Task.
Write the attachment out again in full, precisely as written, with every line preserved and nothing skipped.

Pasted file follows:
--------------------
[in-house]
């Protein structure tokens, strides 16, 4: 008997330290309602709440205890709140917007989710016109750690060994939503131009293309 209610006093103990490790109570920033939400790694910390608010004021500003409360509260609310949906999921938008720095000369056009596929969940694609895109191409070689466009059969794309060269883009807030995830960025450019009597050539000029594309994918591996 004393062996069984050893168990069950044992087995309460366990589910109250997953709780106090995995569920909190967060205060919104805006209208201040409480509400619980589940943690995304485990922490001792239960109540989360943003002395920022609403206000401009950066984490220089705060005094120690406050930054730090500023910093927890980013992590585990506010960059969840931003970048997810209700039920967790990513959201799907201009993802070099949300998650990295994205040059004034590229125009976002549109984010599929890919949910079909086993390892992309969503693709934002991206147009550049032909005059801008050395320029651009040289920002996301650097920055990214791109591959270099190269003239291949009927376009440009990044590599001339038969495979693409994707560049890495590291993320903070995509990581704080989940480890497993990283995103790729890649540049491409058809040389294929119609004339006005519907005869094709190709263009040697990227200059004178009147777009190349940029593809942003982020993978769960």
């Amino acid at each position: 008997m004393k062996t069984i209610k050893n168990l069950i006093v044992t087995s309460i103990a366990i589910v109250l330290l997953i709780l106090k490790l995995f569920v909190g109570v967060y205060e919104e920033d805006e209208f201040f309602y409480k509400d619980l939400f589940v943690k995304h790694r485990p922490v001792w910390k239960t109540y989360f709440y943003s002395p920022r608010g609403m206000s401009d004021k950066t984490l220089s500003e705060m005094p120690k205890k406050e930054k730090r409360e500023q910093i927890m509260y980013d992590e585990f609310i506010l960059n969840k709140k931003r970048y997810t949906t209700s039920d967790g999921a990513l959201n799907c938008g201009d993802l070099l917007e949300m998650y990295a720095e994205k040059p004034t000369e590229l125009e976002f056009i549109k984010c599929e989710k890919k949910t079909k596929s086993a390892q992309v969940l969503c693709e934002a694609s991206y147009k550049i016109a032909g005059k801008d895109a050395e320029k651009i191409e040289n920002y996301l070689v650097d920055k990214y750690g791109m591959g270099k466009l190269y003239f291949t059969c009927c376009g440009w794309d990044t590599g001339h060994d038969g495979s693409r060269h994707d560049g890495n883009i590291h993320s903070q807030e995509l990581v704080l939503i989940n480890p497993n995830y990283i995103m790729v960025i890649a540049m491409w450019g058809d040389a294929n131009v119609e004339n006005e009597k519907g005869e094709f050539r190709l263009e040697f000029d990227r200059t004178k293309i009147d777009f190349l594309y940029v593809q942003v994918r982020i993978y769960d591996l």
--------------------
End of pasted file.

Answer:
[in-house]
């Protein structure tokens, strides 16, 4: 008997330290309602709440205890709140917007989710016109750690060994939503131009293309 209610006093103990490790109570920033939400790694910390608010004021500003409360509260609310949906999921938008720095000369056009596929969940694609895109191409070689466009059969794309060269883009807030995830960025450019009597050539000029594309994918591996 004393062996069984050893168990069950044992087995309460366990589910109250997953709780106090995995569920909190967060205060919104805006209208201040409480509400619980589940943690995304485990922490001792239960109540989360943003002395920022609403206000401009950066984490220089705060005094120690406050930054730090500023910093927890980013992590585990506010960059969840931003970048997810209700039920967790990513959201799907201009993802070099949300998650990295994205040059004034590229125009976002549109984010599929890919949910079909086993390892992309969503693709934002991206147009550049032909005059801008050395320029651009040289920002996301650097920055990214791109591959270099190269003239291949009927376009440009990044590599001339038969495979693409994707560049890495590291993320903070995509990581704080989940480890497993990283995103790729890649540049491409058809040389294929119609004339006005519907005869094709190709263009040697990227200059004178009147777009190349940029593809942003982020993978769960």
């Amino acid at each position: 008997m004393k062996t069984i209610k050893n168990l069950i006093v044992t087995s309460i103990a366990i589910v109250l330290l997953i709780l106090k490790l995995f569920v909190g109570v967060y205060e919104e920033d805006e209208f201040f309602y409480k509400d619980l939400f589940v943690k995304h790694r485990p922490v001792w910390k239960t109540y989360f709440y943003s002395p920022r608010g609403m206000s401009d004021k950066t984490l220089s500003e705060m005094p120690k205890k406050e930054k730090r409360e500023q910093i927890m509260y980013d992590e585990f609310i506010l960059n969840k709140k931003r970048y997810t949906t209700s039920d967790g999921a990513l959201n799907c938008g201009d993802l070099l917007e949300m998650y990295a720095e994205k040059p004034t000369e590229l125009e976002f056009i549109k984010c599929e989710k890919k949910t079909k596929s086993a390892q992309v969940l969503c693709e934002a694609s991206y147009k550049i016109a032909g005059k801008d895109a050395e320029k651009i191409e040289n920002y996301l070689v650097d920055k990214y750690g791109m591959g270099k466009l190269y003239f291949t059969c009927c376009g440009w794309d990044t590599g001339h060994d038969g495979s693409r060269h994707d560049g890495n883009i590291h993320s903070q807030e995509l990581v704080l939503i989940n480890p497993n995830y990283i995103m790729v960025i890649a540049m491409w450019g058809d040389a294929n131009v119609e004339n006005e009597k519907g005869e094709f050539r190709l263009e040697f000029d990227r200059t004178k293309i009147d777009f190349l594309y940029v593809q942003v994918r982020i993978y769960d591996l």